He’s a black man. Not dark as in brown-skinned, but black-souled. I can always tell just how they’ll taste with one little peek. Green makes for a crisp experience. Red makes me seethe with unexplained fury. Blue makes me smile and think of Sarah. The colors mean many things, and not many are pure black. When they are, my instructions from high up are damned clear: No redemption. No recycling. No anything. Just poof.
Black souls aren’t good for a fucking thing aside from deletion.
I follow him out the back screen door of the café, a paper folded under his arm, a To-Go cup full of Margaret’s Joe. Black coffee.
I slip my sleeve back from my watch. Five minutes and completely on schedule.
It’ll be a damned good favor to the world to take this one out. Cleaning up, balancing things out, but I tell you, when it’s an innocent…it chokes me up still.
My fault really; I got a little bit of heart left. It’s supposed to not be there anymore but sometimes, I can hear it beating. Maybe one or two thumps. Maybe ten. My guts tighten when I have to cut that thread on a kid. Or a sweet old lady. Death isn’t supposed to care about these things, but I do.
The dark man skirts around my car without as much as a glance. I smirk. The evil ones never can see very well. My car is special. She killed me a long time ago. I can’t explain how or why in five minutes.
The dark man pauses at the corner to light a cigarette. I want one as well. I can smell his smoke and his coffee and I miss life. It pisses me off. I want to take him early.
A bus passes by, just like the script. The dark man crosses the street, and I follow. I glance back at the car. Her headlights are dim but getting brighter. An orange jack-o-lantern gaze. She’s alive but doesn’t breathe. I stopped asking why and just take the when.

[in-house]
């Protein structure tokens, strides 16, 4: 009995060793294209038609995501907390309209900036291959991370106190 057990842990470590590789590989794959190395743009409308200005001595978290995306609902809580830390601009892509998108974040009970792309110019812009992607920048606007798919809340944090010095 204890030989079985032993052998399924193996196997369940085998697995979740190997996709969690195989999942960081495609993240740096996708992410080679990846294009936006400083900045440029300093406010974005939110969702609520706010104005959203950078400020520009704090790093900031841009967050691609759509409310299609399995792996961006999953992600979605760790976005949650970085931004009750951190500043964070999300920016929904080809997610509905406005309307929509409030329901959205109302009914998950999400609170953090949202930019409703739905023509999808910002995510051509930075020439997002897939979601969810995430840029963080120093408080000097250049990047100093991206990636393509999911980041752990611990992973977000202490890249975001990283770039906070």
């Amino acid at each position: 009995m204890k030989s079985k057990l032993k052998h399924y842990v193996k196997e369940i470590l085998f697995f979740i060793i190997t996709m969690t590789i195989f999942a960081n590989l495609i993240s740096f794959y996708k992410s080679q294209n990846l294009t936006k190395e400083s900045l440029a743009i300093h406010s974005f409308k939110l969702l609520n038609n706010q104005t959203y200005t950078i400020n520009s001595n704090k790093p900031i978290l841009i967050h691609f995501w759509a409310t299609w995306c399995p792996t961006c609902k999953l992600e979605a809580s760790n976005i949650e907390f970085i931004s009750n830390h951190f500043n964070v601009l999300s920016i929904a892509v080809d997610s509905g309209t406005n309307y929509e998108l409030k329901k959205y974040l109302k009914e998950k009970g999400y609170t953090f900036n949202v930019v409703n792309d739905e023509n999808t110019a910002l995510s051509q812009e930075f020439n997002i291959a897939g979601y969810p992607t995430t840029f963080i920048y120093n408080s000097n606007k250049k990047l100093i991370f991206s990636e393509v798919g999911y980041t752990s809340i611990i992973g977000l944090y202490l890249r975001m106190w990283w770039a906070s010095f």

Three minutes. He’s boring me. I wish I’d catch him doing one last wicked thing, so it wouldn’t feel like wasting time.
He strolls into the alley. He’ll probably start seeing me here in a few. People always react uniquely because I look different to each one. He stops midway and leans back against the brick. Convinced he’s still alone, he lets out a rapid-fire raunchy fart. I laugh, and then he looks right at me.
A spot spreads on the front of his grey slacks and a trickle of his urine pools beneath him. I reach for him, wrinkling my nose. He no longer smells like good coffee and cigarettes. He smells like the dying. His heart struggles against tightened arteries. A vein pulses in his forehead and his eyes bulge.
The black form inside him comes loose and wisps around his body sliding down the wall, the coffee overturned in urine, the cigarette extinguished.
Yellow and brown. I stare at the colors and miss his getaway.
The misty shape whirls, unaffected by the alley-breeze like me. He’s in my reach, but my hand closes around nothing.
A couple strolls by the alley’s exit. The girl is pregnant. The dark form flows seamlessly into her distended belly.
A pigeon is startled from sleep by my howl.